Heavy Metal Detox Diets—Benefits, Safety, and Alternatives
Toxic heavy metals can be found in places where you least expect them. The risk of exposure is real, from the water you drink to various foods and even the paint in your home. A heavy metal detox diet can help you remove excess metals from your body before they turn into a serious problem.
Heavy metal poisoning is a serious condition that requires medical attention. If you’re at this stage, don’t try to do a detox on your own—talk to a doctor instead. But if you are simply worried about the excess toxic metals from your diet, a detox can help.
So what is a heavy metal detox diet? Are there more types of detoxes available? Are there benefits to going on such a diet if you’re not exposed to large quantities of heavy metals? We’ll talk about all this and more.
If you’d like to know more about toxic heavy metals before diving into the topic of detoxes, check out our previous article where we detail all about them—where you find them, what are some poisoning symptoms, and more.
What is a heavy metal detox?
There are several types of heavy metal detoxes. Their goal is to eliminate excess toxic metals from your body. Remember, not all heavy metals are harmful. Some, like iron or zinc, are necessary to the body. Others, like mercury, cadmium, and arsenic, can become toxic quickly.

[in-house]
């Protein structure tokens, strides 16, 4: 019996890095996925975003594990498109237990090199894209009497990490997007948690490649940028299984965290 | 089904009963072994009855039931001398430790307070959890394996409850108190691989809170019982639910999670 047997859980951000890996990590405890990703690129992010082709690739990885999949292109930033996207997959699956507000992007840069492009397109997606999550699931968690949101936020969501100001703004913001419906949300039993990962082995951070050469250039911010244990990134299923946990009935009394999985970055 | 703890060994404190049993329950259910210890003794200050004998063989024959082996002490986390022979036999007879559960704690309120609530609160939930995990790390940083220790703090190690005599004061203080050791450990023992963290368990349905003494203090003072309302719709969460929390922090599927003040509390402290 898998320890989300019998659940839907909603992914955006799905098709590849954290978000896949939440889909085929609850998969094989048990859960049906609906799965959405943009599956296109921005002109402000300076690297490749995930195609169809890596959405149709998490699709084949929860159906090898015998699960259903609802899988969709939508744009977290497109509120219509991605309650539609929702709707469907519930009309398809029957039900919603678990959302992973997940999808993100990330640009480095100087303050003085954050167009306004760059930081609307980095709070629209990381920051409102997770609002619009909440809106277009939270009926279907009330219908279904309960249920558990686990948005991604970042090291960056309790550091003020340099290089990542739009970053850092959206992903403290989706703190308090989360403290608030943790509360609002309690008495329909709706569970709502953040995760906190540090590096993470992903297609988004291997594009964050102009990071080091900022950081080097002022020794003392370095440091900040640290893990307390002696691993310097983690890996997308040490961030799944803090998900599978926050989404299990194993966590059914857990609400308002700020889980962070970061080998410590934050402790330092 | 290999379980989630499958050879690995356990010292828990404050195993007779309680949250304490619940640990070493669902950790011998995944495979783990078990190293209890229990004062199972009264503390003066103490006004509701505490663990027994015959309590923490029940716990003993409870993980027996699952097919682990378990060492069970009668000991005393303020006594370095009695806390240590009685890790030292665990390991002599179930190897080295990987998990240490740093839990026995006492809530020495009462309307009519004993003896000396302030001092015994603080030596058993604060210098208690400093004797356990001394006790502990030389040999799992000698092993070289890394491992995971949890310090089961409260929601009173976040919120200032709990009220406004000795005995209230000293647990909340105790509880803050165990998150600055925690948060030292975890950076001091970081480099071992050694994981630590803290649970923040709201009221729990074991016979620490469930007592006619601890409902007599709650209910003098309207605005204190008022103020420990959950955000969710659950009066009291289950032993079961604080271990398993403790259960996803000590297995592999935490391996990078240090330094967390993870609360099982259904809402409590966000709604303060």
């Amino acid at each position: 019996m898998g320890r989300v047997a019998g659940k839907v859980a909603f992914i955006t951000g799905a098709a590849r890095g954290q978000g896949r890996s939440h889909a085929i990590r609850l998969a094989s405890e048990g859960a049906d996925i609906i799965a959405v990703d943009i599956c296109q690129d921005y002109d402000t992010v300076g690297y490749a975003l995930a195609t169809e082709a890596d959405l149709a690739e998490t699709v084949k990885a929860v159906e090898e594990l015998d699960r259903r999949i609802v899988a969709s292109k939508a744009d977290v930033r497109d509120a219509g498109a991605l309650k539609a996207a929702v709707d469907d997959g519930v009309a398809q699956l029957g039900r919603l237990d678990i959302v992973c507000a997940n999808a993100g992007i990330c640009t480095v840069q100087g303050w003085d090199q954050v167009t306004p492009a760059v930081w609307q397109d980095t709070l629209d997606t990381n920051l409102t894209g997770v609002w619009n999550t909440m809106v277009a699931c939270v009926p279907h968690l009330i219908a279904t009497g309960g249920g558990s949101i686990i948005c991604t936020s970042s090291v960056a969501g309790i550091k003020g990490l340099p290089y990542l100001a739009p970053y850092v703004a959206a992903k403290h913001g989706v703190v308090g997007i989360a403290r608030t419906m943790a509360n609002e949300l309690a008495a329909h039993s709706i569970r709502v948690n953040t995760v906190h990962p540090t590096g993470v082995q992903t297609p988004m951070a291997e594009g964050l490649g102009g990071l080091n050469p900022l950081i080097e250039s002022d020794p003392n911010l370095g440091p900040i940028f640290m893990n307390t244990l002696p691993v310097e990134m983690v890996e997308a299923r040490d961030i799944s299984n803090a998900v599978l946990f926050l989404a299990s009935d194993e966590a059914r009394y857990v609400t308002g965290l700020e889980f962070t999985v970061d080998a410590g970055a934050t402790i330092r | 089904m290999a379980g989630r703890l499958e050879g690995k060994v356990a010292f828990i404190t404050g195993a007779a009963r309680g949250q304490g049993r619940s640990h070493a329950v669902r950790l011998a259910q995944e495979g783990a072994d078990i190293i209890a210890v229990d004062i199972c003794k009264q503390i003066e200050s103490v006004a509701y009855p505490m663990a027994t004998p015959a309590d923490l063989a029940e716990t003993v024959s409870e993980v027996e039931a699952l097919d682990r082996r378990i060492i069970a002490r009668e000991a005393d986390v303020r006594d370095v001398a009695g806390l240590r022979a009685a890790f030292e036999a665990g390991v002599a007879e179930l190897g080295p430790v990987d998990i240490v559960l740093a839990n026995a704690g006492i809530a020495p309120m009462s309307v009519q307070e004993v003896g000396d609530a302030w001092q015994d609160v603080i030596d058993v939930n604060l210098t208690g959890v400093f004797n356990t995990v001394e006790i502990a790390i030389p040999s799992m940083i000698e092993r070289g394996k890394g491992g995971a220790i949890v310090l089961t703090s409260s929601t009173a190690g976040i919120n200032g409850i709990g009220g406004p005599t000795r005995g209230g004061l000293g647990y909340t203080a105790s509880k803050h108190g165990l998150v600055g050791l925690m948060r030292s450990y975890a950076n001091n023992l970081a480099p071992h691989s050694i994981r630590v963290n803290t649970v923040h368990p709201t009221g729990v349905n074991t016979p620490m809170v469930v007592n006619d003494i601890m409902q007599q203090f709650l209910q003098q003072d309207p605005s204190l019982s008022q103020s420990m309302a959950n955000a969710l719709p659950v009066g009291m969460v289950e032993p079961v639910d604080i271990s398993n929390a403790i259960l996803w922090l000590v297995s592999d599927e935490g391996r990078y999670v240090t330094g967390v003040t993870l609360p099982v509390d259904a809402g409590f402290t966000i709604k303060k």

Chelation therapy (which involves IV treatments that bind to the toxic heavy metals in the bloodstream) is the way to go for those with severe poisoning symptoms. But this is not something you should try at home. In case you ingest a large quantity of metal at once, doctors may perform gastric lavage.
Less severe cases can benefit from a detox diet. Believe it or not, a few dietary changes can help remove excess mercury, lead, or cadmium from the body.
What does a heavy metal detox diet consist of?
You may be used to hearing of severely restrictive detox diets. Maybe you’re familiar with juice cleanses or other types of diets where you eat only a handful of foods. This is not the case here.
The goal of a heavy metal detox diet is not to deprive you of nutrients or to help you lose weight, though this might be a bonus sometimes. Its goal is to eliminate foods that can contain toxic metals. They may also improve your liver and kidney function to help your body detox on its own.
Foods to include
Foods in a heavy metal detox fall into 3 main categories:
- Natural chelators (that bind to metals in the bloodstream)